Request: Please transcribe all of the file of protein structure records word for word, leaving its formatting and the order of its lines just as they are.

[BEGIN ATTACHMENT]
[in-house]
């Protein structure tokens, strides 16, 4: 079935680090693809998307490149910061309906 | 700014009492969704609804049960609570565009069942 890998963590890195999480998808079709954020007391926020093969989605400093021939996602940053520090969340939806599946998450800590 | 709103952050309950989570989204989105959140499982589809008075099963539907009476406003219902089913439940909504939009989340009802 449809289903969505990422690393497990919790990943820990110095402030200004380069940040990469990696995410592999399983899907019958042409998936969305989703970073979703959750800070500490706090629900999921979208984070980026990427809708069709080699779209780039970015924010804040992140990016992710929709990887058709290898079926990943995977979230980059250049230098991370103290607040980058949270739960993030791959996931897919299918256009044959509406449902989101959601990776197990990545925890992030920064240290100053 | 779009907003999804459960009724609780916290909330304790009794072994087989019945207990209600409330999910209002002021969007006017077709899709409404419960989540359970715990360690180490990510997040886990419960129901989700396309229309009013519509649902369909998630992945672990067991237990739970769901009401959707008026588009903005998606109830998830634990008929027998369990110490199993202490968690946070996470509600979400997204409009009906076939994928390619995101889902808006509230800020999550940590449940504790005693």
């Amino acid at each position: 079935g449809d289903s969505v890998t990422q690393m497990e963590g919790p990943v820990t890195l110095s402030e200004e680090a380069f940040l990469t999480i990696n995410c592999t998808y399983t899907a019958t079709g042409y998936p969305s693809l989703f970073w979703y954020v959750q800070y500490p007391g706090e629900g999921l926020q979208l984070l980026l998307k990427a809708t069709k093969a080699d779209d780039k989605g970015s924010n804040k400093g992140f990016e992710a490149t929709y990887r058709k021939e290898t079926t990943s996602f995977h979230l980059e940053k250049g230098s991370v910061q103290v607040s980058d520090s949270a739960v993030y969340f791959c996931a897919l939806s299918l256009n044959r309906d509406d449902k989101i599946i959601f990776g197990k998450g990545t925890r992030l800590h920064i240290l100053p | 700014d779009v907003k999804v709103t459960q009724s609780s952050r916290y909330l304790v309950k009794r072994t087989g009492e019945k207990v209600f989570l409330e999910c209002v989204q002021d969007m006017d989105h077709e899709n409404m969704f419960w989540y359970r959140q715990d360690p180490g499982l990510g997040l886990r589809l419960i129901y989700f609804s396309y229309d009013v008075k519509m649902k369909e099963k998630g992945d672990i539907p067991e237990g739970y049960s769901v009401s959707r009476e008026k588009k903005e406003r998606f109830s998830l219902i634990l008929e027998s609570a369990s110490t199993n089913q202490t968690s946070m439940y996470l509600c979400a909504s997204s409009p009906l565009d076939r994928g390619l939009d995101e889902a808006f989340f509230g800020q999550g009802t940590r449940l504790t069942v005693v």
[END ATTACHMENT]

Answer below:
[in-house]
């Protein structure tokens, strides 16, 4: 079935680090693809998307490149910061309906 | 700014009492969704609804049960609570565009069942 890998963590890195999480998808079709954020007391926020093969989605400093021939996602940053520090969340939806599946998450800590 | 709103952050309950989570989204989105959140499982589809008075099963539907009476406003219902089913439940909504939009989340009802 449809289903969505990422690393497990919790990943820990110095402030200004380069940040990469990696995410592999399983899907019958042409998936969305989703970073979703959750800070500490706090629900999921979208984070980026990427809708069709080699779209780039970015924010804040992140990016992710929709990887058709290898079926990943995977979230980059250049230098991370103290607040980058949270739960993030791959996931897919299918256009044959509406449902989101959601990776197990990545925890992030920064240290100053 | 779009907003999804459960009724609780916290909330304790009794072994087989019945207990209600409330999910209002002021969007006017077709899709409404419960989540359970715990360690180490990510997040886990419960129901989700396309229309009013519509649902369909998630992945672990067991237990739970769901009401959707008026588009903005998606109830998830634990008929027998369990110490199993202490968690946070996470509600979400997204409009009906076939994928390619995101889902808006509230800020999550940590449940504790005693």
């Amino acid at each position: 079935g449809d289903s969505v890998t990422q690393m497990e963590g919790p990943v820990t890195l110095s402030e200004e680090a380069f940040l990469t999480i990696n995410c592999t998808y399983t899907a019958t079709g042409y998936p969305s693809l989703f970073w979703y954020v959750q800070y500490p007391g706090e629900g999921l926020q979208l984070l980026l998307k990427a809708t069709k093969a080699d779209d780039k989605g970015s924010n804040k400093g992140f990016e992710a490149t929709y990887r058709k021939e290898t079926t990943s996602f995977h979230l980059e940053k250049g230098s991370v910061q103290v607040s980058d520090s949270a739960v993030y969340f791959c996931a897919l939806s299918l256009n044959r309906d509406d449902k989101i599946i959601f990776g197990k998450g990545t925890r992030l800590h920064i240290l100053p | 700014d779009v907003k999804v709103t459960q009724s609780s952050r916290y909330l304790v309950k009794r072994t087989g009492e019945k207990v209600f989570l409330e999910c209002v989204q002021d969007m006017d989105h077709e899709n409404m969704f419960w989540y359970r959140q715990d360690p180490g499982l990510g997040l886990r589809l419960i129901y989700f609804s396309y229309d009013v008075k519509m649902k369909e099963k998630g992945d672990i539907p067991e237990g739970y049960s769901v009401s959707r009476e008026k588009k903005e406003r998606f109830s998830l219902i634990l008929e027998s609570a369990s110490t199993n089913q202490t968690s946070m439940y996470l509600c979400a909504s997204s409009p009906l565009d076939r994928g390619l939009d995101e889902a808006f989340f509230g800020q999550g009802t940590r449940l504790t069942v005693v």